By V'Cenza Cirefice - 21 September 2018
The Young Friends of the Earth Europe Summer Camp took place in Cyprus this year between the 3rd and 9th of September. High up in the pine forests of the Troodos mountains the international group of 55 young people shared stories of resistance in many different contexts, depicting the differences and commonalities in our struggles. Focusing on a theme of intersectionality, the camp provided a fertile space for both seasoned and new activists to explore this essential component of environmentalism.
We explored how climate change is felt differently along identities of gender, class, ethnicity, sexuality, race and migration status. In turn, this informed our training sessions in popular education, power and privilege and inclusive facilitation, aiming to help us in building a more inclusive movement that engages with diverse people and groups. This is the crucial point if we are serious about environmental justice that leaves no one behind in our struggle.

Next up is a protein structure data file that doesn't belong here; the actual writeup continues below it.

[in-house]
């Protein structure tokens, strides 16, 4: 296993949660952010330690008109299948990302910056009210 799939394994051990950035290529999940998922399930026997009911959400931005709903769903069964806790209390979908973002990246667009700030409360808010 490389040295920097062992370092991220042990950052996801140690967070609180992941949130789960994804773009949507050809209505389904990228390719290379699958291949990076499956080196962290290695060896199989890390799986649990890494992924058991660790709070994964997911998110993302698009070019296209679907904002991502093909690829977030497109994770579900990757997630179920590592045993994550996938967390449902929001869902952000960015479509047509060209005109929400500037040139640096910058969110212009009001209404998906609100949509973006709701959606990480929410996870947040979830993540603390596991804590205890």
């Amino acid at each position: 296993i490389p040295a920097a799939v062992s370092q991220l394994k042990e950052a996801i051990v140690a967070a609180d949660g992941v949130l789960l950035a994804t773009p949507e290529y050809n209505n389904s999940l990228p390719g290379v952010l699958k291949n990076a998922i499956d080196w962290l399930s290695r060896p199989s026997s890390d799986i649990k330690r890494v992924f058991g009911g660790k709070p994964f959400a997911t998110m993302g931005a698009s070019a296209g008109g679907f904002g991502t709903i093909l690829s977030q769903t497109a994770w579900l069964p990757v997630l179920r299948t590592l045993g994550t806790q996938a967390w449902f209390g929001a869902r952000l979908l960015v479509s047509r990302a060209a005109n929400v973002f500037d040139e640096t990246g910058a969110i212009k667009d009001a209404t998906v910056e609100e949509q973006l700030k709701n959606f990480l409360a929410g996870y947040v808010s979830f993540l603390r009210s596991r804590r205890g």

During the camp we discussed reproductive rights in Ireland and Argentina and why they are part of environmental justice. We heard of struggles from Young Friends of the Earth Africa, including cases from Mozambique, Egypt, South Africa and Nigeria. We learnt about mining in Colombia and visited a community resisting mining in Cyprus. From across the world we shared stories that show the realities of our extractive, profit-driven system. A system rooted in oppressive structures of capitalism, patriarchy, imperialism and white supremacy. If we are to overcome it we must see all struggles against oppression as interrelated. We must listen to the voices and fully engage with those marginalised in society who face the worst impacts of climate change.
V'cenza Cirefice is part of Young Friends of the Earth Ireland and Cyprus. She is an activist and researcher in the area of gender and environmental justice